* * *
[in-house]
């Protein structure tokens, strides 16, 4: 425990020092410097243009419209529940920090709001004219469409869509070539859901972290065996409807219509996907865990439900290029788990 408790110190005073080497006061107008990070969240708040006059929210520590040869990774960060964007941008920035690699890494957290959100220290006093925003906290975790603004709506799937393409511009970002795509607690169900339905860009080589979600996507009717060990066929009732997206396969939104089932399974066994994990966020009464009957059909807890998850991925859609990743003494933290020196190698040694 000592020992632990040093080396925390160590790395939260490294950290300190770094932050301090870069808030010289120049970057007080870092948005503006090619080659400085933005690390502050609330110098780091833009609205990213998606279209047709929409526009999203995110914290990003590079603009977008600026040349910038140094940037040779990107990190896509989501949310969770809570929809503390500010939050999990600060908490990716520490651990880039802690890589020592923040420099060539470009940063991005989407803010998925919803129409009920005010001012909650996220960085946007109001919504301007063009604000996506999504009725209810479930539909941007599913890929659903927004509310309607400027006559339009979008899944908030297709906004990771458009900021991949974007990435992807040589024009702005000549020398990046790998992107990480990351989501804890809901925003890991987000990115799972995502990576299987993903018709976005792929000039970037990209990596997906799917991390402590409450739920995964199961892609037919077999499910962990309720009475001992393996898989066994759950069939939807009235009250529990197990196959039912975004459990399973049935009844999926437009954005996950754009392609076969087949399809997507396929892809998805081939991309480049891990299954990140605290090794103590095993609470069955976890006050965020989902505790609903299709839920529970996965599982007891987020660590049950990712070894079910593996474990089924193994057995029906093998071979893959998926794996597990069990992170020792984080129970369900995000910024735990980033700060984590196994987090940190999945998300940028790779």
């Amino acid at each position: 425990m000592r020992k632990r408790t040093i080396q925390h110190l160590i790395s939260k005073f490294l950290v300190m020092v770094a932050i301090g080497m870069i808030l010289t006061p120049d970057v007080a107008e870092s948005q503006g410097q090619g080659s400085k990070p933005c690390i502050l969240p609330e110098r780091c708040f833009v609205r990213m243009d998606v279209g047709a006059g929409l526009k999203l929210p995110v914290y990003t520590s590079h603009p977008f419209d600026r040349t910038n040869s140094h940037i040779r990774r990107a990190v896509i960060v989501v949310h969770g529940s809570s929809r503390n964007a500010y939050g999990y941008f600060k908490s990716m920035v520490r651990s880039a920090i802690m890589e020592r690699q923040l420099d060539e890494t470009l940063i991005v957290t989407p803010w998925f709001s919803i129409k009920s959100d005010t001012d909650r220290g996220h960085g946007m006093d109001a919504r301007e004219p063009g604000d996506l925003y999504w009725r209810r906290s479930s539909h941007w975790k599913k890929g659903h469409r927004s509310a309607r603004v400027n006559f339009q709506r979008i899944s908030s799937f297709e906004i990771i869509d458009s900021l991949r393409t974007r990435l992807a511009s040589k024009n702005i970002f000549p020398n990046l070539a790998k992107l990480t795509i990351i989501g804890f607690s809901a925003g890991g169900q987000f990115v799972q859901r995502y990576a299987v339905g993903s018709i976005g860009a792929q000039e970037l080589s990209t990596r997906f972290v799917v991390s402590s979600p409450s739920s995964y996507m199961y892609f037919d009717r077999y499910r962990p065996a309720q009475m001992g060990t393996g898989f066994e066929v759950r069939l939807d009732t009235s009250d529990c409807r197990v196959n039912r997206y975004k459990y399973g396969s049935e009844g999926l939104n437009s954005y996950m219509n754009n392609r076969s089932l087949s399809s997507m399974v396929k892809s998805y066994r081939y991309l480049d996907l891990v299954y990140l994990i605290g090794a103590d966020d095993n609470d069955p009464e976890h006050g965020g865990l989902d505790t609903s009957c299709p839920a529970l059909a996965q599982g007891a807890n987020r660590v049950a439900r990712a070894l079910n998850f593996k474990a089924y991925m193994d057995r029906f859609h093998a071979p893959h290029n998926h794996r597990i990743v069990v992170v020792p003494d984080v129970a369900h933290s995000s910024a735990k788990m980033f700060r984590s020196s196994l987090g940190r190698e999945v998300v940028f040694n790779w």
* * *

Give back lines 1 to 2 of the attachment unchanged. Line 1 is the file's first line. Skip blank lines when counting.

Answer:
[in-house]
């Protein structure tokens, strides 16, 4: 425990020092410097243009419209529940920090709001004219469409869509070539859901972290065996409807219509996907865990439900290029788990 408790110190005073080497006061107008990070969240708040006059929210520590040869990774960060964007941008920035690699890494957290959100220290006093925003906290975790603004709506799937393409511009970002795509607690169900339905860009080589979600996507009717060990066929009732997206396969939104089932399974066994994990966020009464009957059909807890998850991925859609990743003494933290020196190698040694 000592020992632990040093080396925390160590790395939260490294950290300190770094932050301090870069808030010289120049970057007080870092948005503006090619080659400085933005690390502050609330110098780091833009609205990213998606279209047709929409526009999203995110914290990003590079603009977008600026040349910038140094940037040779990107990190896509989501949310969770809570929809503390500010939050999990600060908490990716520490651990880039802690890589020592923040420099060539470009940063991005989407803010998925919803129409009920005010001012909650996220960085946007109001919504301007063009604000996506999504009725209810479930539909941007599913890929659903927004509310309607400027006559339009979008899944908030297709906004990771458009900021991949974007990435992807040589024009702005000549020398990046790998992107990480990351989501804890809901925003890991987000990115799972995502990576299987993903018709976005792929000039970037990209990596997906799917991390402590409450739920995964199961892609037919077999499910962990309720009475001992393996898989066994759950069939939807009235009250529990197990196959039912975004459990399973049935009844999926437009954005996950754009392609076969087949399809997507396929892809998805081939991309480049891990299954990140605290090794103590095993609470069955976890006050965020989902505790609903299709839920529970996965599982007891987020660590049950990712070894079910593996474990089924193994057995029906093998071979893959998926794996597990069990992170020792984080129970369900995000910024735990980033700060984590196994987090940190999945998300940028790779």